Highlights of the 2nd Edition of the Unfolding Kafka Festival
Czech-born author Franz Kafka (1883-1924) combines, in a seemingly natural and rational way, obscure and surreal scenarios with the real world. To this day a fascination persists for this writer’s bleak world view, his mysterious characters, and his unique writing style, all of which provide modern day artists plenty of room for interpretation. The 2017 Unfolding Kafka Festival provides a platform for contemporary artists in Thailand, and this year’s festival performances and installations will be presented in Bangkok from November 3rd to the 22nd at various locations citywide, and in Chiang Mai from November 24th to 25th at the MAIIAM Contemporary Art Museum.
The participating artists are out to challenge Thai audiences to explore other interpretations of Kafka’s works through both abstract and conceptual art. It’s conceived with a multidisciplinary approach, in which the festival poses the question of how choreography, physical movements, installations, sculpture, and visual art interact to address animalism, gender and identity, and ultimately the folding and unfolding material or bodies.
In collaboration with the Goethe-Institut Thailand, the festival also offers a wide variety of exhibitions and activities for those interested in visual art, graphic design and movies. Highlights include the immersive media and sound performance experience by the internationally acclaimed Japanese artist Hiroaki Umeda (pictured above), who will perform his Holistic Strata for two nights (the 20th and 21st) at the Sodsai Pantoomkomol Center for Dramatic Arts, Chulalongkorn University. On the same two nights—presented as a double bill—the young and talented Israeli solo artist Roni Chadash will present a piece entitled Goofy, in which audiences will be amazed by the brilliant way the artist uses her physicality without allowing the audience to see her head throughout the whole piece.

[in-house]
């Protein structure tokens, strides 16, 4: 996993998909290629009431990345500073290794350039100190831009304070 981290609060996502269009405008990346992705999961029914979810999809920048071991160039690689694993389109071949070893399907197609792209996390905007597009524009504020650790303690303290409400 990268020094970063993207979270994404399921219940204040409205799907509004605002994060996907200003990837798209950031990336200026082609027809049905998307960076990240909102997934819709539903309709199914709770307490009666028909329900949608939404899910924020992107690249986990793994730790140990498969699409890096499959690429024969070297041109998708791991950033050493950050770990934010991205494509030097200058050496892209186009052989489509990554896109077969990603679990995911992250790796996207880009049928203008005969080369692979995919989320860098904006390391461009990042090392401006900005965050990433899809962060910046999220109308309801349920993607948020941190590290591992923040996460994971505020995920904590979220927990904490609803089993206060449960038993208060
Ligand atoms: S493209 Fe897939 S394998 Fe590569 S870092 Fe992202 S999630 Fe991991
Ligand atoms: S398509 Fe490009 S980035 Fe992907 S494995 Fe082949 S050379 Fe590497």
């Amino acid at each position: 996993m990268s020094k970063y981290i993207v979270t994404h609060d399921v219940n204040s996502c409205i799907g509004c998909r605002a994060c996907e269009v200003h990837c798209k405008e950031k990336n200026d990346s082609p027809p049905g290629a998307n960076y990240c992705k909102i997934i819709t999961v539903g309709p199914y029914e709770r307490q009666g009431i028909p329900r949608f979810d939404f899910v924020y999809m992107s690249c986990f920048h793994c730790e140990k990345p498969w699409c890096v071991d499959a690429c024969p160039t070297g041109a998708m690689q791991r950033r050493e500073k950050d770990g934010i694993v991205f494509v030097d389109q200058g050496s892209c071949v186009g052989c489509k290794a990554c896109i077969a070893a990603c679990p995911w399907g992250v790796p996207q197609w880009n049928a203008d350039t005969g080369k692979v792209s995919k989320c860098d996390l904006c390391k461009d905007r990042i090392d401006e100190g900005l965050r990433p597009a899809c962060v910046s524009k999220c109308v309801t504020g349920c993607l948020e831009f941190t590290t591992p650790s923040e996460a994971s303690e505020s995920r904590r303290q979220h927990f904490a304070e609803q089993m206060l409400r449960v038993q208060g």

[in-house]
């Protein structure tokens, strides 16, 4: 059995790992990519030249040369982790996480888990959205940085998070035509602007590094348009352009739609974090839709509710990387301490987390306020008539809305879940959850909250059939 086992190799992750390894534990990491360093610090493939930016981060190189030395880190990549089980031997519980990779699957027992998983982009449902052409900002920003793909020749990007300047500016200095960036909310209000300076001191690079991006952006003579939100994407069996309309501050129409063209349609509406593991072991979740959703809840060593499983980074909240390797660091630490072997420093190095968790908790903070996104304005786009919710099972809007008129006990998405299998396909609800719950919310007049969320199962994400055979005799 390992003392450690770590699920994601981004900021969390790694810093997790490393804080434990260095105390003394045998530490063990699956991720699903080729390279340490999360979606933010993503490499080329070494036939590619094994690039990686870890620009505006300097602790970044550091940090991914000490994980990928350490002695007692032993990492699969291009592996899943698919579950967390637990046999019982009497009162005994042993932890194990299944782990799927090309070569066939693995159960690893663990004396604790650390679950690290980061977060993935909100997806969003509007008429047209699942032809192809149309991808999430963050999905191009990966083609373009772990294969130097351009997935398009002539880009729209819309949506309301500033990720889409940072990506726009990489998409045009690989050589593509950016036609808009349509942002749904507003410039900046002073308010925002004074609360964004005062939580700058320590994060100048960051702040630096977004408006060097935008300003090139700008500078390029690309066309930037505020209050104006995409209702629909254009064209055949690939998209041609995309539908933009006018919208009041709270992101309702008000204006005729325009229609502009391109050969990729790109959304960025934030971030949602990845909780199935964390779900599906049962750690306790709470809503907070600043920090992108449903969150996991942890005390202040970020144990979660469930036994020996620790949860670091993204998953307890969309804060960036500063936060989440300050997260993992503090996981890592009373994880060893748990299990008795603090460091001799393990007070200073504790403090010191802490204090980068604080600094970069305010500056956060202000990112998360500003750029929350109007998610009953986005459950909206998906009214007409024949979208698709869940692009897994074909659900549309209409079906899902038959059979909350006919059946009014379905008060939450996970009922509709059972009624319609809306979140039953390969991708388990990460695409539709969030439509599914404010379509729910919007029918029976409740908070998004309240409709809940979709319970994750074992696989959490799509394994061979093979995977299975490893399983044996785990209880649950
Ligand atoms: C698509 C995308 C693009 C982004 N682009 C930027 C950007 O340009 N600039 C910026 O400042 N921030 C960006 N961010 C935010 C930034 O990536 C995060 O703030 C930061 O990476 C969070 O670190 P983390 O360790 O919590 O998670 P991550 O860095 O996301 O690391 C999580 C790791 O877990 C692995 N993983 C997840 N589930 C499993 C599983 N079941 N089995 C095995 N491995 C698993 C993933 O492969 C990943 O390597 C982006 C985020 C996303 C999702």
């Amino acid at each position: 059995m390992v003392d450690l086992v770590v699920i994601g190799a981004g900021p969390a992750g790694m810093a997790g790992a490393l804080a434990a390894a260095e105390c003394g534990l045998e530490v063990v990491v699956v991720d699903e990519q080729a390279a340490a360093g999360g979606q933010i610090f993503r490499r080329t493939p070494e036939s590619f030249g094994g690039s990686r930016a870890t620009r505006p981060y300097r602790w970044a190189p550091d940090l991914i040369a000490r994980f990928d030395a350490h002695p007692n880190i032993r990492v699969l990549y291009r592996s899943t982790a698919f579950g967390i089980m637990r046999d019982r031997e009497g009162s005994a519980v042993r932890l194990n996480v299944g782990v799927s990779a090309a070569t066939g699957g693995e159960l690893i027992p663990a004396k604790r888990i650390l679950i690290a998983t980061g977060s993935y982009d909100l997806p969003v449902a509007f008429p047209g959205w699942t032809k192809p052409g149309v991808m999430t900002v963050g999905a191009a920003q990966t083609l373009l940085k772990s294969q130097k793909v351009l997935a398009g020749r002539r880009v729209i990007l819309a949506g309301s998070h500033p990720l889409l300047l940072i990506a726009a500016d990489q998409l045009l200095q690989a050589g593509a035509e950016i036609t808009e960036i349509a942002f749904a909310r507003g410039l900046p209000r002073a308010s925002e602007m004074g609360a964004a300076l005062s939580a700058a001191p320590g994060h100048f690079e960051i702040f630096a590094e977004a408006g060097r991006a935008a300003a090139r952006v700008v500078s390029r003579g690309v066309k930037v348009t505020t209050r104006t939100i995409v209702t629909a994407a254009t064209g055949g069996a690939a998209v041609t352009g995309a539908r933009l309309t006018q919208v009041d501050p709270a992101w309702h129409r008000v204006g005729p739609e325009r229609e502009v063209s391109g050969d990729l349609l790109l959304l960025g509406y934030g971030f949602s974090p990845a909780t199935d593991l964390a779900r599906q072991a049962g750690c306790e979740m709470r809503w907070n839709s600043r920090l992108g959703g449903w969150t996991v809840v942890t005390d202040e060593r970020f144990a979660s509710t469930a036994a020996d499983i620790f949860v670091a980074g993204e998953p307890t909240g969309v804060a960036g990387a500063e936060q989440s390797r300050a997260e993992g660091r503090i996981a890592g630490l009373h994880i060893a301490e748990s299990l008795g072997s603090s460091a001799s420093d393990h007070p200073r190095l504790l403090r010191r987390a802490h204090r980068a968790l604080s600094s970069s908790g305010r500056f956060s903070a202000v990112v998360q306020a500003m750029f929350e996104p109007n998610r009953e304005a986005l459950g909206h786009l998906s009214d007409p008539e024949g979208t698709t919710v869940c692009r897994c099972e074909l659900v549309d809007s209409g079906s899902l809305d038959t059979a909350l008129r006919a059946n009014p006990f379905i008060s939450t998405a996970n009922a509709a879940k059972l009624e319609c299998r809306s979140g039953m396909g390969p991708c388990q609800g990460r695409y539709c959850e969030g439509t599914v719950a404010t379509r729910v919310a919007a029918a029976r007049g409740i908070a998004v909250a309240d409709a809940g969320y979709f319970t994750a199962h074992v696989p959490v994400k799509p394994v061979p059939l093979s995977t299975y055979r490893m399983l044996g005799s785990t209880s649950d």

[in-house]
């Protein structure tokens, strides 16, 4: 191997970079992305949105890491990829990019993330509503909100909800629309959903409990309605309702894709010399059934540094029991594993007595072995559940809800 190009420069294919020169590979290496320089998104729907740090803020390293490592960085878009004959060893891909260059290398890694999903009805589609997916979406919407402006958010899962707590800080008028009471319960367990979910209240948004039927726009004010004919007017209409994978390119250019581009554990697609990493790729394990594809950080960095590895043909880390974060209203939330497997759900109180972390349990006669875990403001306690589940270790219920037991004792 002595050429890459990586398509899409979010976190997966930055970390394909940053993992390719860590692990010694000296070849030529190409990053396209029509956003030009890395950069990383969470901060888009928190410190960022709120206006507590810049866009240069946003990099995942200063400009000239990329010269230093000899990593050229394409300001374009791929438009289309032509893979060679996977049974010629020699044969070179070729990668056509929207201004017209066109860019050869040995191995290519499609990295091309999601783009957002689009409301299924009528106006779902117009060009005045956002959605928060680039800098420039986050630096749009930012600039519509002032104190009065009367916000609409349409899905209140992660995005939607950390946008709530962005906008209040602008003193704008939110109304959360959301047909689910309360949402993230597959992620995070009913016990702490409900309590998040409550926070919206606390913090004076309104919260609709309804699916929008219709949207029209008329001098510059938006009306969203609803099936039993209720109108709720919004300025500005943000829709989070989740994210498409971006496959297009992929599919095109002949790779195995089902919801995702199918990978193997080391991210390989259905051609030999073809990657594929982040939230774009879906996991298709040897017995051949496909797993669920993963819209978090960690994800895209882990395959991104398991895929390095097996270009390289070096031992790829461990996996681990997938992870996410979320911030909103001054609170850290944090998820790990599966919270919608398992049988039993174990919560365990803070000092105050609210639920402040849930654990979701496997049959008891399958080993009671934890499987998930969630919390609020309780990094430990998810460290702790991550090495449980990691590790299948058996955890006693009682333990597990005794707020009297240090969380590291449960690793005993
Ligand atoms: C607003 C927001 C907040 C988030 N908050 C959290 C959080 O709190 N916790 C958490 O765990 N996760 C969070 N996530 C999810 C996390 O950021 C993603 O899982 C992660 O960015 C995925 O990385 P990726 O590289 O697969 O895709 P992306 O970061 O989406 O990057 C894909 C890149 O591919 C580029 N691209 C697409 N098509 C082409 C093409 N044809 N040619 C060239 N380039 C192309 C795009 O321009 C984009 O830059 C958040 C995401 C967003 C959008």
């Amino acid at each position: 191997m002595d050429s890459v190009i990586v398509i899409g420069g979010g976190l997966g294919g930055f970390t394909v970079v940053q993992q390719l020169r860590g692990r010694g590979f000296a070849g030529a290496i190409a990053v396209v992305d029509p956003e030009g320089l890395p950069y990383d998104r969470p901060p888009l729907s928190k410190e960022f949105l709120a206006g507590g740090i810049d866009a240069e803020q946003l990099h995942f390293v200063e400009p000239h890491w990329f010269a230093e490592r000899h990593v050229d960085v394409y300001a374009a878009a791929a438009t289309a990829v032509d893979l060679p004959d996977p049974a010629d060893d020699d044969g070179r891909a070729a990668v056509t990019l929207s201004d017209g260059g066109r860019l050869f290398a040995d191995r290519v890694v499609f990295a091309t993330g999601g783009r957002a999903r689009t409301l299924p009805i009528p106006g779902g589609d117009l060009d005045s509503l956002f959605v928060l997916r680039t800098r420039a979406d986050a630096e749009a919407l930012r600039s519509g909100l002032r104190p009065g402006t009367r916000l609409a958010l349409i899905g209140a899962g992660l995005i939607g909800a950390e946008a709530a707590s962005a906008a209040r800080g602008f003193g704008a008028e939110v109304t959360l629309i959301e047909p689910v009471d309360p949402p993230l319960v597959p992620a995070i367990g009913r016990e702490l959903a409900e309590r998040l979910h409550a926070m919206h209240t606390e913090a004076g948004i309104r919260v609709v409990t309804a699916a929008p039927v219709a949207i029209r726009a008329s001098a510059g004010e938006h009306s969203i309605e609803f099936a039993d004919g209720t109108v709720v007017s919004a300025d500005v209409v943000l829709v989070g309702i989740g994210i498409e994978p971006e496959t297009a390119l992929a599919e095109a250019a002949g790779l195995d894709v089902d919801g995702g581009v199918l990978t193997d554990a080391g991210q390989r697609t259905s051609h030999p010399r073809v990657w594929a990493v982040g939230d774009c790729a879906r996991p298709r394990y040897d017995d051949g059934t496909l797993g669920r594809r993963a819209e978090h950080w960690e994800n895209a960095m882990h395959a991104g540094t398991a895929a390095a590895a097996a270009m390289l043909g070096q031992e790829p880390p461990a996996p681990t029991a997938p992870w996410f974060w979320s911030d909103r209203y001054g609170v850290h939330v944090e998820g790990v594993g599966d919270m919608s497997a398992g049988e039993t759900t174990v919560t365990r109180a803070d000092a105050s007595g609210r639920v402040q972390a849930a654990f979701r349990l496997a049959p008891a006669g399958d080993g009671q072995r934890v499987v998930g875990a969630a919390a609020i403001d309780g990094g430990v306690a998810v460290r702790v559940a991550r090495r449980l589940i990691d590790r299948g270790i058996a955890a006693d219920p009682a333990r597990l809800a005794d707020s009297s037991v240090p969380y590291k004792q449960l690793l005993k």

From the 3rd to the 12th, Bangkok CityCity Gallery will host Berlin-based Japanese visual artist Yoko Seyama, who will present—for the first time in Southeast Asia—her art installation Saiyah #2.3, where light folds and unfolds to continuously modify the surrounding space in various hues of colours. Meanwhile, on the 7th and 8th, at the Goethe Institut, Stefan Droessler, the Head of the Filmmuseum Muenchen, will give a lecture which will immerse attendees in Kafka’s world and reality through excerpts of rare selected reconditioned silent films, excerpts of his diaries, pictures from the places he lived in, and cinemas he visited. The Goethe Institut will also be staging an art exhibition entitled K: KafKa in KomiKs, which presents Kafka’s dark universe through graphic artworks.
Finally, there are several festival events being staged at The Rose Hotel, including Be Claude, in which a male street artist explores the themes of gender and identity by taking on a feminine persona in an absurd and funny, but nonetheless philosophical and relevant manner—a subject that will resonate with cosmopolitan Bangkokians.
A full festival pass is just B1,650. For more information, and a more detailed schedule of the festival events, visit: www.unfoldingkafkafestival.com.
By Benjamin Tardif and Bruce Scott